Academic journal article Communication Disorders Quarterly

The Development of Play in Infants, Toddlers, and Young Children

Academic journal article Communication Disorders Quarterly

The Development of Play in Infants, Toddlers, and Young Children

Article excerpt

The developmental domain of play is critical to early intervention efforts. It often may be one of the few areas that can be reliably and validly observed in infants, toddlers, and young children with, or suspected of having, developmental disabilities. It is imperative that professionals involved in early, intervention efforts have a deep and broad knowledge and understanding of play. This article, the first in a two-part series, presents a comprehensive, illustrative review of the development of play in infants, toddlers, and young children.

Early intervention personnel have expressed a strong desire and need for information concerning typical/atypical development, including developmental sequences, and information on assessment procedures and processes (Gallagher, Malone, Cleghorne, & Helms, 1997). Today's practices in early intervention with infants, toddlers, and young children require a breadth and depth of knowledge, understanding, and competence vis-a-vis play. Few areas of development are as important to early intervention as play. Play serves as both a process for and content of early intervention. Play also has an integral relationship to early social, cognitive, representational/ symbolic, and linguistic development. Early interventionists need to be extremely well versed in the development and importance of play in both the basic and applied senses. This article presents a comprehensive and illustrative review of the development of play in infants, toddlers, and young children. In particular, it will address object-based play, from early exploratory manipulations to planned symbolic, multischeme sequences. It will not address play from a social-interactive, sociodramatic/thematic construct per se (cf. Garvey, 1974; Parten, 1932; Patterson & Westby, 1994; Smilansky, 1968).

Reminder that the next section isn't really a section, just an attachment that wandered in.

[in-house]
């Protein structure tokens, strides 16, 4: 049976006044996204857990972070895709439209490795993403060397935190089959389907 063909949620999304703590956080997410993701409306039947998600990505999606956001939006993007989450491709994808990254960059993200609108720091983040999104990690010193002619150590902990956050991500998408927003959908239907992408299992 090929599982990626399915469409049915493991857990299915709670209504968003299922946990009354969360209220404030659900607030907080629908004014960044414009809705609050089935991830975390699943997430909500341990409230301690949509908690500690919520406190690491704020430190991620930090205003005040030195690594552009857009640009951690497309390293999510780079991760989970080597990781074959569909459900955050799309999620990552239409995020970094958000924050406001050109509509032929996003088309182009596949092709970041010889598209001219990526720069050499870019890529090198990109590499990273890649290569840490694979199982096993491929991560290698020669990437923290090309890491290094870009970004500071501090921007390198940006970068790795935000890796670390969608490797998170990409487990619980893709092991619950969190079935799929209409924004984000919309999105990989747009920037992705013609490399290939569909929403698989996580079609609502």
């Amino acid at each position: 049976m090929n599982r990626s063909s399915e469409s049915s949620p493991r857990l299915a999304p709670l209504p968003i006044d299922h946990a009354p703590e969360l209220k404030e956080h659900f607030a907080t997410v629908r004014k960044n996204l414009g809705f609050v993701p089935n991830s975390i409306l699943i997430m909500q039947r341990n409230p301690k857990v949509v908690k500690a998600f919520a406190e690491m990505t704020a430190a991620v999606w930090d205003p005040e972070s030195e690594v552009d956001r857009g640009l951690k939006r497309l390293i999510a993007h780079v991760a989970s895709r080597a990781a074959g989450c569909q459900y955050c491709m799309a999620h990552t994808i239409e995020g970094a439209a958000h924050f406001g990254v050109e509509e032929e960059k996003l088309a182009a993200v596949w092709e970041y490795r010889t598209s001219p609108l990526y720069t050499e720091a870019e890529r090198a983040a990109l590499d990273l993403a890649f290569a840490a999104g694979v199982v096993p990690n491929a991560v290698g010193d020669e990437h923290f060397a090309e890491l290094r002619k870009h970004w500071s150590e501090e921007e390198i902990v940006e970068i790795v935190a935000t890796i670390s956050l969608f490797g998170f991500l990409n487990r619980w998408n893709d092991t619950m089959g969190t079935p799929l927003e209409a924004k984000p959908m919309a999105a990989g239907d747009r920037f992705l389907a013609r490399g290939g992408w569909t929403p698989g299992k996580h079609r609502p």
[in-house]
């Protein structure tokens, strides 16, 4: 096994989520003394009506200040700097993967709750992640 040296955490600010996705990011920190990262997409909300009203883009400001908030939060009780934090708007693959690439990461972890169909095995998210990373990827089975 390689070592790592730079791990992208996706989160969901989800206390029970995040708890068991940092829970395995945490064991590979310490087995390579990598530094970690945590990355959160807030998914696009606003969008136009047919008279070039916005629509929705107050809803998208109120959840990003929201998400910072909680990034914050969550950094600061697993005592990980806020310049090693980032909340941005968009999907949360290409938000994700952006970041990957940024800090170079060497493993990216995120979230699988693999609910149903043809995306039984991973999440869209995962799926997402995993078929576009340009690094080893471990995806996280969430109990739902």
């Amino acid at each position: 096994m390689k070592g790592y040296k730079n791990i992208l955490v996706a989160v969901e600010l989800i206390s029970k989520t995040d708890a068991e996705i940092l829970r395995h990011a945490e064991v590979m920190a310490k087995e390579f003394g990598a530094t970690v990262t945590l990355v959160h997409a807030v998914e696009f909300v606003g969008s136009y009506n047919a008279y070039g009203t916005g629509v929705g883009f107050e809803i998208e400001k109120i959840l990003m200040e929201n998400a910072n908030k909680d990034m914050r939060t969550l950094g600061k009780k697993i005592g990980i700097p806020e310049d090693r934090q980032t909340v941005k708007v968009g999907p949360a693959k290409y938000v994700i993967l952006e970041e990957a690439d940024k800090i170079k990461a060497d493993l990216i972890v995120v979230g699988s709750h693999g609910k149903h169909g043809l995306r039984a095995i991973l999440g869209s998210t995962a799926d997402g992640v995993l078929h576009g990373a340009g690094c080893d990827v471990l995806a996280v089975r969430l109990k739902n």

A strong knowledge and understanding of the development of play is paramount to the goals and objectives of early intervention (Lifter & Bloom, 1998; Rossetti, 2001). Relevant information from important research reports on the development of play are discussed in this article to present readers with enough information, detail, and procedural and historical context to increase their knowledge, understanding, application, analysis/synthesis, and evaluation of the construct of play, thus enhancing early intervention for infants, toddlers, and young children.

PLAY AND ITS DEVELOPMENT

A considerable amount of interest and research has focused on the content and development of play in infants, toddlers, and young children. Although several developmental theorists (Vygotsky, 1966; Werner & Kaplan, 1963) have been interested in play, much of the contemporary work on this subject, and on symbolic play in particular, has been based on the work of Piaget (1951). Piaget offered a developmental account of play wherein he claimed that various ordered stages developed during the first 4 years of life. As such, Piaget's developmental model has served as the basis for a number of contemporary explorations of play. Some replication research, perhaps most notably that of Nicolich (1977), has sought to further describe, objectify, and verify the content and order of Piaget's stages of play. Other research efforts (cf. Watson & Fischer, 1977, 1980) have sought to further examine the individual components of play suggested in Piaget's theory (e.g., the role of self- and other-directed play activities, the role of object substitution/transformation, and the role of combinations/sequences of play schemes).

Piaget's Observations on the Development of Play

Piaget presented his observations and views on the development of play with his classic observational style in his book Play, Dreams, and Imitation in Childhood (1951). He envisioned play as "leading from activity to representation [italics added], in so far as it evolves from its initial stage of sensory-motor activity to its second stage of symbolic or imaginary play" (p. …

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